The feature is currently being tested in several of Drizly’s markets. It is expected to launch early next year.
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What typically happens next is that the consumer will claim he did not receive the item, though in fact he did. The merchant may know it shipped the merchandise and want to dispute the chargeback, but that can be costly. To help retailers offset the cost of disputing friendly fraud, Litle & Co. streamlines the process of gathering the information merchants need to dispute chargebacks. Additionally, Litle & Co. automatically analyzes the characteristics of the transaction to determine the likelihood of winning the dispute and whether the cost of the dispute will exceed the price of the item in question.
"It's tough to distinguish friendly fraud from legitimate fraud and there is a cost for merchants to dispute a chargeback. The more merchants can lower dispute resolutions costs, the better," says Litle & Co.'s Cohn.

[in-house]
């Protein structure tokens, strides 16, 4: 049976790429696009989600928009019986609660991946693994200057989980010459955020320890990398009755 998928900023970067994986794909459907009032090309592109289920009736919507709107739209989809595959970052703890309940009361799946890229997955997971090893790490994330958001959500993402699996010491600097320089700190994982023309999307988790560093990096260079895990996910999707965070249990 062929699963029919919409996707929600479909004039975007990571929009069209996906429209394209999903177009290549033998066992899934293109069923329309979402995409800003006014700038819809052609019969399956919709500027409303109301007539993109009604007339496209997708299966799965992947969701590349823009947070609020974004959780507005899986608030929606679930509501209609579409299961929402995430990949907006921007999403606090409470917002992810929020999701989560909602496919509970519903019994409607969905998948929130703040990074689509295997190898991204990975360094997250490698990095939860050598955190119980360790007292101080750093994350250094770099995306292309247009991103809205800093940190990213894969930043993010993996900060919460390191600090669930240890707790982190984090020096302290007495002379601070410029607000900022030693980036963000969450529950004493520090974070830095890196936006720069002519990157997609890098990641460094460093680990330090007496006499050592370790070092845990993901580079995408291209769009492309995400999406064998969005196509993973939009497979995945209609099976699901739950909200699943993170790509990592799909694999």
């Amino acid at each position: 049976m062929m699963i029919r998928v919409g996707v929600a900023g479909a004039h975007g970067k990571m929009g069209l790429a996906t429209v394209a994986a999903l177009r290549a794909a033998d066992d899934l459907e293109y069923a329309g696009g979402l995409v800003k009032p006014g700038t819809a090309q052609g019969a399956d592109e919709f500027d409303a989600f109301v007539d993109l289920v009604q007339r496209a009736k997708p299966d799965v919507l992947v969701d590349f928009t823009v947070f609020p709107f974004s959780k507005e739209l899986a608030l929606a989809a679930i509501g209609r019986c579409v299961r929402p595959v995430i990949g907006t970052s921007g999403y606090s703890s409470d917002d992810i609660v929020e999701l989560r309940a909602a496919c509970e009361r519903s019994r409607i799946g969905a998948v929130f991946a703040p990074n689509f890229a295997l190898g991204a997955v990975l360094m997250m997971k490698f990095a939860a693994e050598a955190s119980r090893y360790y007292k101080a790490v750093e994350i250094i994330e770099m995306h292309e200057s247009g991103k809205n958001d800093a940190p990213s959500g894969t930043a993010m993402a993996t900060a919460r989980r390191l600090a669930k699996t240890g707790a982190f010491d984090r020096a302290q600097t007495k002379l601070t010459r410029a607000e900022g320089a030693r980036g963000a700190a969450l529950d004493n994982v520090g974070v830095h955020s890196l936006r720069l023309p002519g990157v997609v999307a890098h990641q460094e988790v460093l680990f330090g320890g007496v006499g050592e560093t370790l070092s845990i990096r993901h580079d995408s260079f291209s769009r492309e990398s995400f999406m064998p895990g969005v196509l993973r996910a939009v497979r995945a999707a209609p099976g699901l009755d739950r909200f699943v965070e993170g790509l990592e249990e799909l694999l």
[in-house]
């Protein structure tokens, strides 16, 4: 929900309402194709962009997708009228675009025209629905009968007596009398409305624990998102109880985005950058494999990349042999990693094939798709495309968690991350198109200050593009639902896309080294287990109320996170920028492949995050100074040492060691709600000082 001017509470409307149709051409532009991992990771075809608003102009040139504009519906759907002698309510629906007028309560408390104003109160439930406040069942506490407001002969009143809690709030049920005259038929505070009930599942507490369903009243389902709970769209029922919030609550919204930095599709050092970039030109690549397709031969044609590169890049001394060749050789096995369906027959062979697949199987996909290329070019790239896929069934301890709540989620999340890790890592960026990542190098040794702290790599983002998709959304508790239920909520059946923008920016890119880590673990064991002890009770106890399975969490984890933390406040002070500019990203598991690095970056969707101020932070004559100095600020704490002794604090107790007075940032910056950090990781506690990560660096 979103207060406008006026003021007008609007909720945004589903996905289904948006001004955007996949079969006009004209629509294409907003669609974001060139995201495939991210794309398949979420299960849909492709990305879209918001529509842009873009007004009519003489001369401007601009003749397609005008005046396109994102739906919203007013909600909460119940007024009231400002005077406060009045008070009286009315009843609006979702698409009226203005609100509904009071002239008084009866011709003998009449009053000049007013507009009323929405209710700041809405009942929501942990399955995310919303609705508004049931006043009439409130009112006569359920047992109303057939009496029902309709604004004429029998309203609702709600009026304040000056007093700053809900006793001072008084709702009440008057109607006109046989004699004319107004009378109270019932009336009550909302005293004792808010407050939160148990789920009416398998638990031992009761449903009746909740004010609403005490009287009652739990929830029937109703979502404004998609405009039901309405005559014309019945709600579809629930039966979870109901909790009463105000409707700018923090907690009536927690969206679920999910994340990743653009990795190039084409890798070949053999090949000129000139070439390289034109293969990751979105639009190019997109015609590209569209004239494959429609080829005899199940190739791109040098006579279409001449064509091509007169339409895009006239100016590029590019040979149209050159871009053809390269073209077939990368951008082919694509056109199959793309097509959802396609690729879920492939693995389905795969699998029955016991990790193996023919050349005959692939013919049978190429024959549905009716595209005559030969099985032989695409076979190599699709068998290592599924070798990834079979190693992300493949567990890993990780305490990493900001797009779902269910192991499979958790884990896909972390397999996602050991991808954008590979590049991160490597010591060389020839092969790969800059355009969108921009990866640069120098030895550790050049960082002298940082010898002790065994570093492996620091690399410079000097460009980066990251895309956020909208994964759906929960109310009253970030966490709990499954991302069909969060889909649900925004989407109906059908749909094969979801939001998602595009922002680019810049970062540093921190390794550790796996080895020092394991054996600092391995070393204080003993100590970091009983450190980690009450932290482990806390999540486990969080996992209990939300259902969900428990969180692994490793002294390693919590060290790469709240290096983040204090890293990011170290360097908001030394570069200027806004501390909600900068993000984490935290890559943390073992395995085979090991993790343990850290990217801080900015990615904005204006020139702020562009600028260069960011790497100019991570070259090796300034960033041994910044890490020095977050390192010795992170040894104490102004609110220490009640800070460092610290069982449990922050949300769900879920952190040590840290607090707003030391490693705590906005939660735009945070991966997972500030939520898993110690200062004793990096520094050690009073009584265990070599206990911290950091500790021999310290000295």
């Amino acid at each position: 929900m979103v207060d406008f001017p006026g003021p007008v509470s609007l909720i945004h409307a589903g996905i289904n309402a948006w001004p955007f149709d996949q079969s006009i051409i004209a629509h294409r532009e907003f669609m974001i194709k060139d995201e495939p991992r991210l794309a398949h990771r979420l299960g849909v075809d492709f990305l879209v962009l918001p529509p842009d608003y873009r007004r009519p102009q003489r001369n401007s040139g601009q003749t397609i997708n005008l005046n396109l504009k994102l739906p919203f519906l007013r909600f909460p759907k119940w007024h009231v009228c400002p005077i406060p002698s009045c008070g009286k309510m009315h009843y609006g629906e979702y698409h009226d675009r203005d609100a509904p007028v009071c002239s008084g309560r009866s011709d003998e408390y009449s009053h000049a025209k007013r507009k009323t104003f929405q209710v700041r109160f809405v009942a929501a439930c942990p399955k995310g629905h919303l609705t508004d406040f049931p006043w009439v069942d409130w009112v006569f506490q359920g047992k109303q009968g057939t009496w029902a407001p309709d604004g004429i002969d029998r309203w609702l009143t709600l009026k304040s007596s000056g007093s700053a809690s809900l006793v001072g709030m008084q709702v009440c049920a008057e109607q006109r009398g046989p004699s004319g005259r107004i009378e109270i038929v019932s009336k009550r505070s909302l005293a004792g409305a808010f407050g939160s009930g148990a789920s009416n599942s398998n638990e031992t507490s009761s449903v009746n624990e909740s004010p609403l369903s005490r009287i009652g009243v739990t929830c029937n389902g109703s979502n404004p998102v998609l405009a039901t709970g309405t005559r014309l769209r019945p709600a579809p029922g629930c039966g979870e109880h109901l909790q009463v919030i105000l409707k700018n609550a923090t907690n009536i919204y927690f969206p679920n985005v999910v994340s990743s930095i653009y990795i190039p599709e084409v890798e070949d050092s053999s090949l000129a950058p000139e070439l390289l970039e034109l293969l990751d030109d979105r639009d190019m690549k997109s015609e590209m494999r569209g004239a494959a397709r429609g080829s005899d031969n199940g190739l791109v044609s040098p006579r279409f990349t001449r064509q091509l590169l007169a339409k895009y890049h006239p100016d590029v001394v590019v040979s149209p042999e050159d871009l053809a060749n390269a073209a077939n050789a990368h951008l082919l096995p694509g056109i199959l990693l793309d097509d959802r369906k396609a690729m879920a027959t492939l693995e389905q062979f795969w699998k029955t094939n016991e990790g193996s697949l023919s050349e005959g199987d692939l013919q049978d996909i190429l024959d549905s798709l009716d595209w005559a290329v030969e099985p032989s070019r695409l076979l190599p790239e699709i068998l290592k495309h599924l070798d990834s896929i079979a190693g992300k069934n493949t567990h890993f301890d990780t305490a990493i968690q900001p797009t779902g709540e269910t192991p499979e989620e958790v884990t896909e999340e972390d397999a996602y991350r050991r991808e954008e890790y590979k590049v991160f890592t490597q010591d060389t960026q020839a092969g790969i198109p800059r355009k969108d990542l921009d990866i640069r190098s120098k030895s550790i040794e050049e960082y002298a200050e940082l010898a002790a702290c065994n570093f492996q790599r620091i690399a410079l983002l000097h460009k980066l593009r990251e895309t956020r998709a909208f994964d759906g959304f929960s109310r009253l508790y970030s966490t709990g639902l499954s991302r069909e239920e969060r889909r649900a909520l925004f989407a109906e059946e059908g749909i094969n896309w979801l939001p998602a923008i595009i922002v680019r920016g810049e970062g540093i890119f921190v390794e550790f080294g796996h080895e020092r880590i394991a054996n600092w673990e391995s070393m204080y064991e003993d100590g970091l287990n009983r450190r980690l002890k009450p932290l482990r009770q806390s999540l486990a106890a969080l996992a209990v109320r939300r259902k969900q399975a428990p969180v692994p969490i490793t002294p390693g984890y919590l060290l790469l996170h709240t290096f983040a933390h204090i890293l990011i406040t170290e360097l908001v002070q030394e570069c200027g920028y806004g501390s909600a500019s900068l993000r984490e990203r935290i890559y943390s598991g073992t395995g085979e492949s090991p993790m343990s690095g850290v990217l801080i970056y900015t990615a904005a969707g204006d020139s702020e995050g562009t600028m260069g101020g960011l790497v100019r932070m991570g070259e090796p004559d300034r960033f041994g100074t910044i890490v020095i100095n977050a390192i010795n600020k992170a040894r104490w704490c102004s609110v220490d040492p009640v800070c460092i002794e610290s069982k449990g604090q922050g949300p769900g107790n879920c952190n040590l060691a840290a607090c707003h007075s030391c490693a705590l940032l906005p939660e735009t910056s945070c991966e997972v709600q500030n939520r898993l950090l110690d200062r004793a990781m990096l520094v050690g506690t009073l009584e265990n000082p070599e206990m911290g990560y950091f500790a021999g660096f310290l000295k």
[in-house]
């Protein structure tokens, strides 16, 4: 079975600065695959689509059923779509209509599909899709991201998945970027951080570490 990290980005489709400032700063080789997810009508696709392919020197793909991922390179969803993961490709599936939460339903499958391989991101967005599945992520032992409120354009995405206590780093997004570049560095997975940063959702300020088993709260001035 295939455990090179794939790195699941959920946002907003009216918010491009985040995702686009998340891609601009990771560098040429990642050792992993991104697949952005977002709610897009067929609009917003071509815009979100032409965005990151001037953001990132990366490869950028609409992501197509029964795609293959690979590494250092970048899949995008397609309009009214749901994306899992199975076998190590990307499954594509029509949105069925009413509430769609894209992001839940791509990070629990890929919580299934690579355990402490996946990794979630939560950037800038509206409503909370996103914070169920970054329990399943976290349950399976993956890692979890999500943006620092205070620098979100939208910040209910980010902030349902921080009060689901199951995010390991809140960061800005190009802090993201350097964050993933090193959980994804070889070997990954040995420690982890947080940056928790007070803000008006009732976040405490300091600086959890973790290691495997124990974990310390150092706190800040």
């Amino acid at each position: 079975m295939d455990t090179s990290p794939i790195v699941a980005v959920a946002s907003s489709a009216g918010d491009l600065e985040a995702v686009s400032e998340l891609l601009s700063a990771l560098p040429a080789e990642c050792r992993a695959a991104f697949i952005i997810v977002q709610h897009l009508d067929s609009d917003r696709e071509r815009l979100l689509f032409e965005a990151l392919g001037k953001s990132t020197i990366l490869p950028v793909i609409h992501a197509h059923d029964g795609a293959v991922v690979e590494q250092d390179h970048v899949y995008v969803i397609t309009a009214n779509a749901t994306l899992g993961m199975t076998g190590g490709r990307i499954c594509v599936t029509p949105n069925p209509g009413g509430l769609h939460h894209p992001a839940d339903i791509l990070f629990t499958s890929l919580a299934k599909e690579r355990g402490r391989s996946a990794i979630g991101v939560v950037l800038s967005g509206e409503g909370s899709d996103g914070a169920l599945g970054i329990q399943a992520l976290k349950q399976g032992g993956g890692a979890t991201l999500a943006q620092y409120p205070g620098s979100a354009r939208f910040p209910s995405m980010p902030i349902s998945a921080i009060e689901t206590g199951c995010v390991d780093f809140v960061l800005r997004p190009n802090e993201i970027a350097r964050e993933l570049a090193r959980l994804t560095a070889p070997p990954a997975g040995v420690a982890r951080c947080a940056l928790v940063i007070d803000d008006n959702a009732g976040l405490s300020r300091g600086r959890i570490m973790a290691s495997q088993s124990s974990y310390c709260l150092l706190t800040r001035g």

As e-retailers expanding into other countries offer local payment options, such as bank transfers, as a way to attract consumers that don't have a credit card or who prefer to pay with cash, they need to be aware that those payment options come with their own set of fraud risks.
Debit cards, which are commonly used in many countries outside the United States for online purchases, such as in Germany, are prone to account takeovers by criminals that gather confidential cardholder data through e-mail phishing attacks aimed at consumers. Once armed with this information, such as account numbers and government identification data, criminals can successfully masquerade as the accountholder, making online purchases using the accountholder's PIN and other personal and account information.
"Retailers doing business internationally need to understand the fraud patterns around each payment option in the countries where they do business and the type of fraud being perpetrated in each country," says ReD's Rezek.
With fraud rings becoming better organized and more sophisticated in how they attack merchant defenses, the onus is on retailers to evolve their data protection strategies and upgrade their fraud prevention technology to stay one step ahead.
"Retailers can't afford to sit still when it comes to fraud, because there is always a risk when it comes to an online transaction," Rouse says. "Successful fraud prevention comes down to being able to evaluate transactions in real time for fraud without affecting the customer experience."